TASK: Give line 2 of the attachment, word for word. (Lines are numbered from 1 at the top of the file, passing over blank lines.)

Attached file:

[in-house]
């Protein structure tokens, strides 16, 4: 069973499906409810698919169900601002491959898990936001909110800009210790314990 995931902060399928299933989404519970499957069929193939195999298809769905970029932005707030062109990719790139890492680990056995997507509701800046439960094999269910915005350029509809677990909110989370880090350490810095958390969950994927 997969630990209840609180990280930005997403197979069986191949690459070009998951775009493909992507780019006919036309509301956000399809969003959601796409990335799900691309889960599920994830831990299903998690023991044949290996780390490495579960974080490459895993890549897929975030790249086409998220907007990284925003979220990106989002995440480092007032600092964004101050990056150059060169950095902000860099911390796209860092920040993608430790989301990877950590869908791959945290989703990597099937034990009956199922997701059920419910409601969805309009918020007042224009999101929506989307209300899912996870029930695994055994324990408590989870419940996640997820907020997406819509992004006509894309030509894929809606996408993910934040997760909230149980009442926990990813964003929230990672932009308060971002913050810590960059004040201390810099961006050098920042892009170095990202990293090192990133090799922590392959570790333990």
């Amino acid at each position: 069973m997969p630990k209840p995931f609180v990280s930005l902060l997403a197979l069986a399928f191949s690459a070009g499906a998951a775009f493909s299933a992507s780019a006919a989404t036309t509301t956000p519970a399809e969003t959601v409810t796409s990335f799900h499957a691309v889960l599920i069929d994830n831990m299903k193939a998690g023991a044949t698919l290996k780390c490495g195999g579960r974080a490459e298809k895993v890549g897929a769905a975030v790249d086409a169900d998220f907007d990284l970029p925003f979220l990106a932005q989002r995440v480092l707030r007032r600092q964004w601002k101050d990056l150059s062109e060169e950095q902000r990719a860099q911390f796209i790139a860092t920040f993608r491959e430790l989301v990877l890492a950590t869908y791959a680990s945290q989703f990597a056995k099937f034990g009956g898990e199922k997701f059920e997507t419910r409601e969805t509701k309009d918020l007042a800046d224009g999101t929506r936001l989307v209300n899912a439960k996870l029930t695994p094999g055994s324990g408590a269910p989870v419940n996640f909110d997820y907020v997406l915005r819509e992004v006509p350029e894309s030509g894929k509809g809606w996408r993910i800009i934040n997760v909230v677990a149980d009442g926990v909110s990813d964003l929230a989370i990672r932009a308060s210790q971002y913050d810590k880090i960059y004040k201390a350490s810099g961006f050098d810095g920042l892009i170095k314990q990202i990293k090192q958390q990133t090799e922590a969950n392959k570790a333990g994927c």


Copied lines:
């Protein structure tokens, strides 16, 4: 069973499906409810698919169900601002491959898990936001909110800009210790314990 995931902060399928299933989404519970499957069929193939195999298809769905970029932005707030062109990719790139890492680990056995997507509701800046439960094999269910915005350029509809677990909110989370880090350490810095958390969950994927 997969630990209840609180990280930005997403197979069986191949690459070009998951775009493909992507780019006919036309509301956000399809969003959601796409990335799900691309889960599920994830831990299903998690023991044949290996780390490495579960974080490459895993890549897929975030790249086409998220907007990284925003979220990106989002995440480092007032600092964004101050990056150059060169950095902000860099911390796209860092920040993608430790989301990877950590869908791959945290989703990597099937034990009956199922997701059920419910409601969805309009918020007042224009999101929506989307209300899912996870029930695994055994324990408590989870419940996640997820907020997406819509992004006509894309030509894929809606996408993910934040997760909230149980009442926990990813964003929230990672932009308060971002913050810590960059004040201390810099961006050098920042892009170095990202990293090192990133090799922590392959570790333990």